There's a good game buried deep beneath Swords of Legends Online's awful translation and jumbled user interface, but it took me 20 hours of digging to get to it. MMOs often gate too many of their best features behind an arbitrary leveling process, but this feels downright deceptive. For days I ran from one quest marker to the next, stuck in an endless loop of boring fetch quests and cutscenes I could barely understand. Now that I've reached max level, though, SOLO feels like a completely different—and much more likeable—MMO.
That sudden 180 is thanks entirely to SOLO's robust endgame activities: running dungeons, PvP brawls, scouring the world for hidden treasures, even using a lantern to shift into a parallel dimension to hunt down dangerous undead spirits. I've been teaming up to kill world bosses, plying specific NPCs with gifts, and fussing around in one of the most intricate housing systems I've seen in an online game. It's been a while since I played an MMO with such absurd variety. It's a strange and sometimes absorbing experience dragged down by a handful of issues that stops SOLO from competing against more popular games like Final Fantasy 14 and World of Warcraft.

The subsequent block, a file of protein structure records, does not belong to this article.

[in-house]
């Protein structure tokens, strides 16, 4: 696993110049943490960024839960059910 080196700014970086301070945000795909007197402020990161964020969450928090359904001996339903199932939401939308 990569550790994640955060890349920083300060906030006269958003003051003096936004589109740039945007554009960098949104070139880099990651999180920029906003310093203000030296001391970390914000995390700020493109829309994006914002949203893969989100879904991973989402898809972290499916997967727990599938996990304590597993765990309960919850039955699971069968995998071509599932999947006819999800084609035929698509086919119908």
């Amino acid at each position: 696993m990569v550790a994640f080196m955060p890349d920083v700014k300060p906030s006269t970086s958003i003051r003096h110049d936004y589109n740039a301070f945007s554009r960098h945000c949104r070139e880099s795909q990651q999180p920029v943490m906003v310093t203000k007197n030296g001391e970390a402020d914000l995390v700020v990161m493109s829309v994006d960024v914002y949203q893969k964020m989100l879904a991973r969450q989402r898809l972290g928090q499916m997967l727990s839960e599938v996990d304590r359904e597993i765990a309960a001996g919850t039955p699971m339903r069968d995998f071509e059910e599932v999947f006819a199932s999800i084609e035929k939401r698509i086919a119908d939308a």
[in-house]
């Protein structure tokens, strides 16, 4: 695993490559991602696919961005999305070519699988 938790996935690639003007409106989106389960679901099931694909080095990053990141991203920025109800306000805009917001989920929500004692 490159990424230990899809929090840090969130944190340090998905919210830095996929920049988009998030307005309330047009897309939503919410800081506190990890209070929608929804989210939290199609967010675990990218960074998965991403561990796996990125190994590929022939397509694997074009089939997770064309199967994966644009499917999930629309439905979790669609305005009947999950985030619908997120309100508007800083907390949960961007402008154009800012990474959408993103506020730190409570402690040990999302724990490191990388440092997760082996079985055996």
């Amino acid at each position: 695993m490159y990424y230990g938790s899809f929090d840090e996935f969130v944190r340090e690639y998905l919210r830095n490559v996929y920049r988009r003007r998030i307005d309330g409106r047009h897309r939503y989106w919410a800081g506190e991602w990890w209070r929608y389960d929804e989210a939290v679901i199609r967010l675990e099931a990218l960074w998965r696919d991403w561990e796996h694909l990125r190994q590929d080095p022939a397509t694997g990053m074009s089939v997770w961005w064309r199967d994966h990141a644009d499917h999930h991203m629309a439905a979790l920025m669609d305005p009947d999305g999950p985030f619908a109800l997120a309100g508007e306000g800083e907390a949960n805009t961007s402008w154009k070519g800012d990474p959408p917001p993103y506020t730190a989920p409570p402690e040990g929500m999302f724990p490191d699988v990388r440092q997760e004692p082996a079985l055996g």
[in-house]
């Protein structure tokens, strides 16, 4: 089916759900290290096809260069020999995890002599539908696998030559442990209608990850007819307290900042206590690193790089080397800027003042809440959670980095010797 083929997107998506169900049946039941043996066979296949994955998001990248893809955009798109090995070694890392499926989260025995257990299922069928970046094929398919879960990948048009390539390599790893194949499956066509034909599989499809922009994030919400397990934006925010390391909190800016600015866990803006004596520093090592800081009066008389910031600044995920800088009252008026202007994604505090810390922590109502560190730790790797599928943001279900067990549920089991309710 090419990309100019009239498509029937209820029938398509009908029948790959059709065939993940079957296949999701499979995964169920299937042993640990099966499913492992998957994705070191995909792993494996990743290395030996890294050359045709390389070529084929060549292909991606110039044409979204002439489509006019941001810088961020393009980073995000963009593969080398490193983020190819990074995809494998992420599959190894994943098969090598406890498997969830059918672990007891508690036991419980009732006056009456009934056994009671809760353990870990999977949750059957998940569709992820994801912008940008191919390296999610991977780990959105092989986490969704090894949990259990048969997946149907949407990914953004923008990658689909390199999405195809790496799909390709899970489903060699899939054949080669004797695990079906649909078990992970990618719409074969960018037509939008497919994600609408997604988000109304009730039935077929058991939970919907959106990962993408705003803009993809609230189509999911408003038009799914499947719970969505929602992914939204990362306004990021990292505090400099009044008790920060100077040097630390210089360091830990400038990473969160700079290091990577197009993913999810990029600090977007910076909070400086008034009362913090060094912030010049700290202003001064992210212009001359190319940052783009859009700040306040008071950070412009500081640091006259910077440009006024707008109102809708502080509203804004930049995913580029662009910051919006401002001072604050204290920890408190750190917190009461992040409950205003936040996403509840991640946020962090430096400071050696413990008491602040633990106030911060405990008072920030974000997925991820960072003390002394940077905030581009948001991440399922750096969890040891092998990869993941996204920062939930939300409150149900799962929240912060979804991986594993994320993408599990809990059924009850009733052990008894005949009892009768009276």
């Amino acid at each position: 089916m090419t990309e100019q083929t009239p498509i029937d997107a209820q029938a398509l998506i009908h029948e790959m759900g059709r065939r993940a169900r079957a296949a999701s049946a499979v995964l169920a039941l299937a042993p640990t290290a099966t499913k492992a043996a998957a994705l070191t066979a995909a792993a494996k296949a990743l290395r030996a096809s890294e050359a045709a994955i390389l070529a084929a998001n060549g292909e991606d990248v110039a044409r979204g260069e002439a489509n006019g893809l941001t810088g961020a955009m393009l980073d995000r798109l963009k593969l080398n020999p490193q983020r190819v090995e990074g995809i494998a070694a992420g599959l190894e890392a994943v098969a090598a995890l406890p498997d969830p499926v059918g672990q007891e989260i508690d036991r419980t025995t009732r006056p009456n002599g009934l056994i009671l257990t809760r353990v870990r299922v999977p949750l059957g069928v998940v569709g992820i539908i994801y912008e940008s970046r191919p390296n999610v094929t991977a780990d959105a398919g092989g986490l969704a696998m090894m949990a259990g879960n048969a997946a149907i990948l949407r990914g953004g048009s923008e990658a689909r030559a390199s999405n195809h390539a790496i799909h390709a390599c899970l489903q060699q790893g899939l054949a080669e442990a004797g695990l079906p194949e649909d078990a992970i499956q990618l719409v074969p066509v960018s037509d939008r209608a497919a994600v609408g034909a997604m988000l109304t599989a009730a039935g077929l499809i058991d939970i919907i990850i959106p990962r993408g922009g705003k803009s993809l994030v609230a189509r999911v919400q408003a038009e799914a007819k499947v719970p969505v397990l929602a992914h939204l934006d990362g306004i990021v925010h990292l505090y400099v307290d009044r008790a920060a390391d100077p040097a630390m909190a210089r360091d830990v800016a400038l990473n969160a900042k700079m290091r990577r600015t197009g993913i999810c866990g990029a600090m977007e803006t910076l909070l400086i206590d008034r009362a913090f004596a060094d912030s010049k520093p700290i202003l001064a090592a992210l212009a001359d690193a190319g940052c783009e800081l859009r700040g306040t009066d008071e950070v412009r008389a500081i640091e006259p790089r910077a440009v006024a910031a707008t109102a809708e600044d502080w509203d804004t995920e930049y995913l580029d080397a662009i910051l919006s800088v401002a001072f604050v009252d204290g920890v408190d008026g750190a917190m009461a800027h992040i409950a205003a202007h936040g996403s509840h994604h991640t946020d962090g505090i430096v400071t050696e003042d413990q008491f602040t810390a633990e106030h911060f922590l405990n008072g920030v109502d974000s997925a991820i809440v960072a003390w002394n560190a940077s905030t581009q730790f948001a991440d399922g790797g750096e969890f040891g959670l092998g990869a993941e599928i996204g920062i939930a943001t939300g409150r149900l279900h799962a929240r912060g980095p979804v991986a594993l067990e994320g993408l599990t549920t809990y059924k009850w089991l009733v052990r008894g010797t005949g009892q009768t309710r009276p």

SOLO's endgame is so rich and expansive because this MMO has actually been around for a long time. It's a spin-off of the Gujian RPG series, which has also spawned a massively successful, award-winning Chinese TV show.
The heart of Gujian and SOLO is its vivid approach to xianxia, a genre steeped in Chinese mythology. While North Americans might simply label it "epic fantasy," xianxia isn't just a Chinese spin on classic genre conventions like elves and dragons. It's a cosmos-spanning martial arts drama focused on the process of "cultivation"—obtaining power and wisdom—through trial, with heroes and villains often becoming gods whose battles span dimensions. Epic is an understatement.
This fantasy isn't just expressed through SOLO's breathtaking environments and monstrous enemies, but also the way my character moves through the world. While running I can gracefully leap into the air like I'm in a martial arts flick—only it's possible to leap even higher by double and triple-jumping. With enough speed, I can effortlessly bound over entire buildings, run along rooftops, and even fly around riding a mystical sword like a skateboard.
I just wish I knew what it was I was leaping, running, and gliding toward. SOLO is a story-driven game that painstakingly fleshes out its fantasy world and characters, but the translation and localization efforts of western publisher GameForge are woeful, rendering almost all of it pointless. It drags nearly every aspect of SOLO down in some way.